Showing posts from April, 2011

Two awesome visual essays on contemporary Chinese cinema (Kevin B. Lee)

Slow Food . Oxhide II (2009/Liu Jiayin/China) and the art of dumpling making by David Bordwell and Kevin B. Lee ( Moving Image Source , 28 April 2011) 7'15" "[..] This video essay uses Bordwell's notes on Oxhide II , originally published on his blog Observations on Film Art , as a script to examine the film in depth. Additionally, we've translated Bordwell's analysis into Chinese to produce a bilingual commentary that alternates between spoken Mandarin with English text and spoken English with simplified Chinese text. [..]" * * * New Beginnings . Opening moments from contemporary Chinese cinema by Kevin B. Lee ( Moving Image Source , 28 April 2011) 12' "[..]This video essay looks at the six films in the program, demonstrating their collective range of stylistic approaches and thematic interests by focusing solely on their opening moments. Even within these minute samplings, there's a wealth of detail to be discovered, both cinematic

Various possible contemplative "genres"

CCC is not a genre, it is a (minimal) narrative mode, with a very particular aesthetic stylistics. That is why we can find a lot of various so-called "genres", albeit quite diluted with transgressed conventions, within the CCC family. The films that could be loosely related to one or several genre conventions, still retain the strict technical profile of Contemplative Cinema : Wordlessness, Slowness, Plotlessness, Alienation. Even if these films might hint at certain genre structures (in a very minimal way), they do not use illustrative music, plot-driving dialogue, action packed scenes, build-up and climax, denouement, star-system actors... at least for the most part. CONTEMPLATIVE (transgressive) ANIMATION Les Triplettes de Belleville L'illusioniste CONTEMPLATIVE  (transgressive) CHILDREN MOVIE Le Ballon Rouge Cri Blanc Bal / Honey Dooman River Winter Vacation Beshkempir / The Adopted Son Le Faisan d'Or / My Brother's Silk Road CONTE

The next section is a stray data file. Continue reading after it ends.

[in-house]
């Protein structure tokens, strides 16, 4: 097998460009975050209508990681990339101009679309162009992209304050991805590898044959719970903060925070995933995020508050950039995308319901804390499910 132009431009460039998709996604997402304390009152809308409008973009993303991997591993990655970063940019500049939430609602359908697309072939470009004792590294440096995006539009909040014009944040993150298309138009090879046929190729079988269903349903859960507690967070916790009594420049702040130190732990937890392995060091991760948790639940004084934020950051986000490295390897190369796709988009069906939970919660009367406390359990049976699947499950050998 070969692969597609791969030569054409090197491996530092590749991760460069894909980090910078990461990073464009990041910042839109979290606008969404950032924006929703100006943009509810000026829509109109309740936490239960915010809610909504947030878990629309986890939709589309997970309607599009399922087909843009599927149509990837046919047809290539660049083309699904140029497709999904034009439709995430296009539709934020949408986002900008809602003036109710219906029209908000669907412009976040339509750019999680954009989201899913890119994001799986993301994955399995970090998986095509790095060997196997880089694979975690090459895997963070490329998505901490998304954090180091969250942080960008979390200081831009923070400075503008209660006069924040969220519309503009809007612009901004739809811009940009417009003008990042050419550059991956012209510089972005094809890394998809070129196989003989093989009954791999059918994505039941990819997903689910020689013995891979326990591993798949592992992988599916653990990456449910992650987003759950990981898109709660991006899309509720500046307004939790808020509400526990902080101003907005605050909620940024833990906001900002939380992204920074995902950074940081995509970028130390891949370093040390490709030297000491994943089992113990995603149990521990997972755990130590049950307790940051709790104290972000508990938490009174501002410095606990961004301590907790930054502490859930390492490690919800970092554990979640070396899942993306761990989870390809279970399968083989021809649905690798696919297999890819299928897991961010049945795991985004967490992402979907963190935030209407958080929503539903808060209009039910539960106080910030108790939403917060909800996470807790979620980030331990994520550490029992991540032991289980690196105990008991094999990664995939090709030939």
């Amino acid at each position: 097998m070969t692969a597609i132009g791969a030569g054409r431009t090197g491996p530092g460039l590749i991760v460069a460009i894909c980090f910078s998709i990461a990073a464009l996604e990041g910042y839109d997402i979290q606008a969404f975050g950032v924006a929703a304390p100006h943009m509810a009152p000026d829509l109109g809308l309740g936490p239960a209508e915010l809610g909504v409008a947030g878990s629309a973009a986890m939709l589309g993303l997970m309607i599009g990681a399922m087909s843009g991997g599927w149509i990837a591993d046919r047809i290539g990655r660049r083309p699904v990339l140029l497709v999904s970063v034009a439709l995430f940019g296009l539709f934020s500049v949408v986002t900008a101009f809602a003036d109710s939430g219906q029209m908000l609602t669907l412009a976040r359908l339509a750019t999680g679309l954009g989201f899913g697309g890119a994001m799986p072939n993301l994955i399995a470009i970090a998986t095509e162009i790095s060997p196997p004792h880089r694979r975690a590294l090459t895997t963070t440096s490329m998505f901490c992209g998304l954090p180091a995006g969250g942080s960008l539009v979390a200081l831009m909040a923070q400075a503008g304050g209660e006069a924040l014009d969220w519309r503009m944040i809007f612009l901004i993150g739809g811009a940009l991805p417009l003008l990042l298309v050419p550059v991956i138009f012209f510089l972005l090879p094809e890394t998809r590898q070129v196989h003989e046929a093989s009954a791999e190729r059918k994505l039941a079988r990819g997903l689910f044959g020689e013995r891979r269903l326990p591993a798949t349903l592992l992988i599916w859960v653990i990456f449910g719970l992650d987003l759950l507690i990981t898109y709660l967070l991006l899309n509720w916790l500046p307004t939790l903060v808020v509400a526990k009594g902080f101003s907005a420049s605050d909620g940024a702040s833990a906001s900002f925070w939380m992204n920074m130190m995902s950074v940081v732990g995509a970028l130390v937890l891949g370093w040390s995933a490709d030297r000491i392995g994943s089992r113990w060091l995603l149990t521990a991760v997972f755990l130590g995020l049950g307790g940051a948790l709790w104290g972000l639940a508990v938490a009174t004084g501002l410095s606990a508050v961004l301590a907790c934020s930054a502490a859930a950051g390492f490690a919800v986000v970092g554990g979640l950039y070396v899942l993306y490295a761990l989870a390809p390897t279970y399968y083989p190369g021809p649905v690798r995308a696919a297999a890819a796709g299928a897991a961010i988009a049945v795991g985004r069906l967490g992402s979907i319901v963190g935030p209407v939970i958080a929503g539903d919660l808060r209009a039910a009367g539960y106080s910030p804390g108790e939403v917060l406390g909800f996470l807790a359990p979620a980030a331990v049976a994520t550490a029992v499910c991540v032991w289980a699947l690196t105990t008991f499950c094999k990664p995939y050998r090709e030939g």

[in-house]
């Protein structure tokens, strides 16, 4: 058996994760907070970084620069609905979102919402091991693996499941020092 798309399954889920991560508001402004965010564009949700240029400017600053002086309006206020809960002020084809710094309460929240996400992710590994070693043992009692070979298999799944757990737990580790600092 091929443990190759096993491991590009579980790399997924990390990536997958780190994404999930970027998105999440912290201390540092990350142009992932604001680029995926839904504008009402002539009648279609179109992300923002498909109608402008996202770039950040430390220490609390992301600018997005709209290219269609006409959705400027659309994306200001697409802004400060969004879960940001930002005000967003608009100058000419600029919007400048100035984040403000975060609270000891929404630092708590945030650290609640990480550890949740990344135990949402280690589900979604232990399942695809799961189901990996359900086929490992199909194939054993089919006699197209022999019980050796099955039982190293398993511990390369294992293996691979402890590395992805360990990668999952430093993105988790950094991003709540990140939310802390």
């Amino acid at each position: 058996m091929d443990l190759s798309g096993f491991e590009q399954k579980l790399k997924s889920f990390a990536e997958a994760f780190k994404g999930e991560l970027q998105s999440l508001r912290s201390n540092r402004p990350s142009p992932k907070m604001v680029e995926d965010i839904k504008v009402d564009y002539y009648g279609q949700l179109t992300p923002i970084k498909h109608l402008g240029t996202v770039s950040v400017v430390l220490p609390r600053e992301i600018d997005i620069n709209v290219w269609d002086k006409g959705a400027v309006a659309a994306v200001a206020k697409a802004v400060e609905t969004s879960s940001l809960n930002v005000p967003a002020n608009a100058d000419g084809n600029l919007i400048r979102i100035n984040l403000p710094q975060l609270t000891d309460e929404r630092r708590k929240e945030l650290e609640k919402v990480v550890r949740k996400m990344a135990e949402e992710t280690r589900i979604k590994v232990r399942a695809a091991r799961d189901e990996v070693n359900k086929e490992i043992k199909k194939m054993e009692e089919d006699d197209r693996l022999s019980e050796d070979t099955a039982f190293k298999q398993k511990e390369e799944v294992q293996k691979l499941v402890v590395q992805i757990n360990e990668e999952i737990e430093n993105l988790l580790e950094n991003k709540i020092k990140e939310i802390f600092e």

Misuses of Cinema (Tsai Ming-liang)

Art and Entertainment Tsai Ming-liang: "If film is art, then the work should be an artist’s reflections, rather than something catering to the mass public. [..]  Nothing is random, and nothing should be made just for profit. [..] Film is not for entertainment only. [..] Nowadays, the number of films people watch usually exceeds the number of books they read. But what kind of movies do they watch? They are full of commercial fictions screened repetitively on TV, most of which are from Hong Kong [..] For those people, that’s what cinema is meant for: entertainment. For them, art is a far-fetched concept. [..] They announce the death of cinema because the films have no marketing value." Lisandro Alonso says the same thing (see his interview here ). It is sad that the general audience sometimes needs to be reminded that art is not a predigested commodity. But what is even more tragic is that critics who run the forefront specialized film press, also need to be reminded that

Losing the ability to contemplate art for itself

Do you need a narrator to know where to look? Red Fuji, 1831, Hokusai Do you need entertainment to enjoy this view? Mont Sainte Victoire, 1887, Paul Cézanne Do you need lyric music to make you feel? Le gobelet d'argent, 1768, Jean Siméon Chardin Do you need hero identification to suspend disbelief? Still Life, 1934, M.C. Esher Do you need a climax to keep contemplating? Oliviers avec ciel jaune et soleil, 1889, Vincent Van Gogh Do you need to pretend it's funny to make people watch? Bay of Greifswald, 1834, Caspar David Friedrich Do you need narrative devices to contemplate this? Swiss Landscape, 1830, Alexandre Calame Do you need spectacular effects to enjoy this? View of Madrid from Capitan Haya, 1987-94, Antonio López García Related: Starting from basics all over again   Losing the ability to contemplate nature for itself  

Unspoken Journal - now offline

I regret to inform you that the self-appointed person (Edwin Mak, former contributor and co-editor of the  Unspoken Journal ) in charge of the  online archive  of the  2009 issue on Tarr Béla , has unilaterally decided to delete it. Even the Wayback Machine didn't save a copy.

Thougths for Japan (EIKAWA Yuki)

HAMANOKAWA / SHIMABARA 2011 [浜の川湧水/島原] Director: 永川 優樹 EIKAWA Yuki ( egawauemon ; 18 March 2011) 九州を旅する web magazine " con-Quest " Related: Flâneries urbaines sans parole (egawauemon)